Cage, John biographical name
(born Sept. 5, 1912, Los Angeles, Calif., U.S.died Aug. 12, 1992, New York, N.Y.) U.S. avant-garde composer and writer. The son of an inventor, Cage studied music with Arnold Schoenberg and Henry Cowell. From the early 1940s he was closely associated with the choreographer Merce Cunningham. Though he began as a 12-tone composer (see serialism), by 1943 his sonic experiments had marked him as notably original. He soon turned to Zen Buddhism and concluded that all activities that make up music are part of a single natural process and that all sounds are potentially musical; thenceforth he advocated indeterminism and endeavoured to ensure randomness in his works, using increasingly inventive notation and often relying on the Confucian classic Yijing. By the 1960s he had expanded into the realm of multimedia. His disparate works include Bacchanale for prepared piano (1938), Imaginary Landscape No. 4 for 12 radios (1951), Fontana Mix for tape (1958), HPSCHD for seven harpsichords, 51 tapes, and nonmusical media (1969), and Roaratorio (1979). His widely read books include Silence (1961), A Year from Monday (1967), Notations (1969), and M (1973). His international influence was far greater than that of any previous American composer.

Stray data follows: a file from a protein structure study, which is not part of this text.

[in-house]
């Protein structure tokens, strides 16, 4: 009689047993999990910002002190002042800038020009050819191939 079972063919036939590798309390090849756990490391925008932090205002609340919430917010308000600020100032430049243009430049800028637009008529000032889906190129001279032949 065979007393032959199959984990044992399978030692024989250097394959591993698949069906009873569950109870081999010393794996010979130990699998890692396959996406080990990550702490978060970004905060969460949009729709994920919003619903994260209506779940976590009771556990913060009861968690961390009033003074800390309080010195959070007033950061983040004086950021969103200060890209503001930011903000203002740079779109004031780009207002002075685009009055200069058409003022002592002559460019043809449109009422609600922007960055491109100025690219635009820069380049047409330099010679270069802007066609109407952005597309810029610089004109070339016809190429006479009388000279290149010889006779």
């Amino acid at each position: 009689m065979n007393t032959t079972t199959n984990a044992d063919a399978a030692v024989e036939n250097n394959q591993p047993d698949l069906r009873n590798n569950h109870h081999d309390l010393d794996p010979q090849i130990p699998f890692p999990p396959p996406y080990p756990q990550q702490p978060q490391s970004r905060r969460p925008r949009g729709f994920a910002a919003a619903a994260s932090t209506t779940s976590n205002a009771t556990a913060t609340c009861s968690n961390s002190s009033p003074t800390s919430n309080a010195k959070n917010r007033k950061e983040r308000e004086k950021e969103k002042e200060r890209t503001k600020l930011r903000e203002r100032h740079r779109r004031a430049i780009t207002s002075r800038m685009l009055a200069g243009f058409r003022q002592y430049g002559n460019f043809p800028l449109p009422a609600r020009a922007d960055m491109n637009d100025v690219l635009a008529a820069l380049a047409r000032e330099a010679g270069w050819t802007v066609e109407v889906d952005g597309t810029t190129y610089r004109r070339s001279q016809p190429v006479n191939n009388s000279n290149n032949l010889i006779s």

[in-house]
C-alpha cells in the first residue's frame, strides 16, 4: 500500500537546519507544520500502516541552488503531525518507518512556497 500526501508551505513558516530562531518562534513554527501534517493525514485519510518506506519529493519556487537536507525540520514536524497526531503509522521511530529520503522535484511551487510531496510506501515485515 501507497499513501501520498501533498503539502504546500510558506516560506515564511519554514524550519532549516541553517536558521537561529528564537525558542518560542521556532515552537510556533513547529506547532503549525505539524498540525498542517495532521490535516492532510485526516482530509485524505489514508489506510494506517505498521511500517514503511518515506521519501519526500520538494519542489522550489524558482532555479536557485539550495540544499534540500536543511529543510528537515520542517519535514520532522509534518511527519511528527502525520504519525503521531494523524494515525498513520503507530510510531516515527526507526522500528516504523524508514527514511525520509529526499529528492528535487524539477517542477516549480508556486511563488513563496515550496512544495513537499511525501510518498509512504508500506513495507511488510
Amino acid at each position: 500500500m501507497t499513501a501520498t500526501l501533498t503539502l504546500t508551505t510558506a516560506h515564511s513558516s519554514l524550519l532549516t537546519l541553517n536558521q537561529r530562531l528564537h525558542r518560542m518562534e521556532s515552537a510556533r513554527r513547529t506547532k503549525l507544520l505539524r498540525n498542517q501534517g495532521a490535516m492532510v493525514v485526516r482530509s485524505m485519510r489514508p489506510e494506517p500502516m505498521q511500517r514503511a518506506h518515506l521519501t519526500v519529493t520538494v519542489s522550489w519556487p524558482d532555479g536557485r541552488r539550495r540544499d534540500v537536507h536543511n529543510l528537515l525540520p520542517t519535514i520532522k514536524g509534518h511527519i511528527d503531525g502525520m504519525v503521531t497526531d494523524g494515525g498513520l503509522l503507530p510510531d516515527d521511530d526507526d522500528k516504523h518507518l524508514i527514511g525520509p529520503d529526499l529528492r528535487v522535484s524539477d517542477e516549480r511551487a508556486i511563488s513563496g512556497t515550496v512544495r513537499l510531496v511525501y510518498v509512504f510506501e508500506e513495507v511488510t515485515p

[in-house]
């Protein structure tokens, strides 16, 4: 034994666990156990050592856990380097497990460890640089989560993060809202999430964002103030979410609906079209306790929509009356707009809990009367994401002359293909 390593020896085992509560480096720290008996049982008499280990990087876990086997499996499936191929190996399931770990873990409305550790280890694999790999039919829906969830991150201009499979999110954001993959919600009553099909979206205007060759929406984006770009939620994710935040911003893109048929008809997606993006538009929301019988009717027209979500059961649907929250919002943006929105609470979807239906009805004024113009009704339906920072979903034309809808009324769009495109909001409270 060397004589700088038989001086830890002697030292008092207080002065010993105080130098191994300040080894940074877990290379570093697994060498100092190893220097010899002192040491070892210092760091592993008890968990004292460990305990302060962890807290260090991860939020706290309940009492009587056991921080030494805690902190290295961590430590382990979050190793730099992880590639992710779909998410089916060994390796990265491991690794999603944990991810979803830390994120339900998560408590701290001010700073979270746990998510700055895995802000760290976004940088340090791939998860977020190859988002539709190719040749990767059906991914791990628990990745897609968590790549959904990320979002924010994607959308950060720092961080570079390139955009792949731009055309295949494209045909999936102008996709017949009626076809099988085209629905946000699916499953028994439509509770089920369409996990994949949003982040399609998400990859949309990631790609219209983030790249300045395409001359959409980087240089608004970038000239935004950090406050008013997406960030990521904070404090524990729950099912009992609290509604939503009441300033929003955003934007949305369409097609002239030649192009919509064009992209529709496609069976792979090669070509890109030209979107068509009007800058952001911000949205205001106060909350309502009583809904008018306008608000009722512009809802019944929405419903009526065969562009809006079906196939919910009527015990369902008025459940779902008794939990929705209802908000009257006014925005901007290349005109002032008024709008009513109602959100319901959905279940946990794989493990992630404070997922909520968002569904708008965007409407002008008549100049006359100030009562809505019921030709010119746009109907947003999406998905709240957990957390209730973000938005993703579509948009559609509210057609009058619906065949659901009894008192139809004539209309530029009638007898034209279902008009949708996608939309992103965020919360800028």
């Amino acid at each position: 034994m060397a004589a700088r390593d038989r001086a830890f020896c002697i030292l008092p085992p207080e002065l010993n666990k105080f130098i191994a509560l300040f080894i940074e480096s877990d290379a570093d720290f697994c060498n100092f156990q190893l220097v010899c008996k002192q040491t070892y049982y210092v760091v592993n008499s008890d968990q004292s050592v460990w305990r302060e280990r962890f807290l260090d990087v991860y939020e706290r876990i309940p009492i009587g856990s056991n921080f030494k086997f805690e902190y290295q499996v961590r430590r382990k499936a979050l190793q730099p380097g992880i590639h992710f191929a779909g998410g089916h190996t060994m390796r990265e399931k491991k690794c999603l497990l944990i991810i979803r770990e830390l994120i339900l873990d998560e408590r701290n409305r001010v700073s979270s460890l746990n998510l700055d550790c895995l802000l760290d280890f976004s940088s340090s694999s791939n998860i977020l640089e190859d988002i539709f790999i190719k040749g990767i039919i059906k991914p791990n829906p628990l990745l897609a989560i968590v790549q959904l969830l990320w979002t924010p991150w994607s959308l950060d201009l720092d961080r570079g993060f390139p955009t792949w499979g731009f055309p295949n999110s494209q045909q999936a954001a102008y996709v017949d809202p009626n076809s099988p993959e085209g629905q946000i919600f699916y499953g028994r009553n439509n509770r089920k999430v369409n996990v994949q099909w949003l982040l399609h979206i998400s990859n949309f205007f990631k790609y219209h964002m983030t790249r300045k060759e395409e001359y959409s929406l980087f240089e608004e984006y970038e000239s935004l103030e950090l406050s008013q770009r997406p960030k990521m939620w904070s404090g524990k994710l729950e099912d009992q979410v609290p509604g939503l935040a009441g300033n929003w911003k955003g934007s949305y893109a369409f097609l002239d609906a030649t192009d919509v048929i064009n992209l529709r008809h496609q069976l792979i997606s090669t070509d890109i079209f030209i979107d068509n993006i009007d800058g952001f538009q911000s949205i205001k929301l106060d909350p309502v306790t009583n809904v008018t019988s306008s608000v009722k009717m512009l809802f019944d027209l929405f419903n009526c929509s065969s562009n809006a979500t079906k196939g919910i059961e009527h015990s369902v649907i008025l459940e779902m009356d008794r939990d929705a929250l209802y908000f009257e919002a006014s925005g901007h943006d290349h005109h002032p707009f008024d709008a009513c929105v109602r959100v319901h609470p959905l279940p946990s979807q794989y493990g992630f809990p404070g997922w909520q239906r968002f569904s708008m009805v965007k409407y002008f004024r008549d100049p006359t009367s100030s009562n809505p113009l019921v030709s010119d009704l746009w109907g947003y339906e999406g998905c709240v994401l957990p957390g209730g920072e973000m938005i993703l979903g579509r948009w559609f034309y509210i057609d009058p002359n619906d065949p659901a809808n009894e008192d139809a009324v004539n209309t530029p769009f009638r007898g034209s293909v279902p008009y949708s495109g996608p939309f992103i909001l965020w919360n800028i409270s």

Variants of CAGE, JOHN
Cage, John in full John Milton Cage, Jr.
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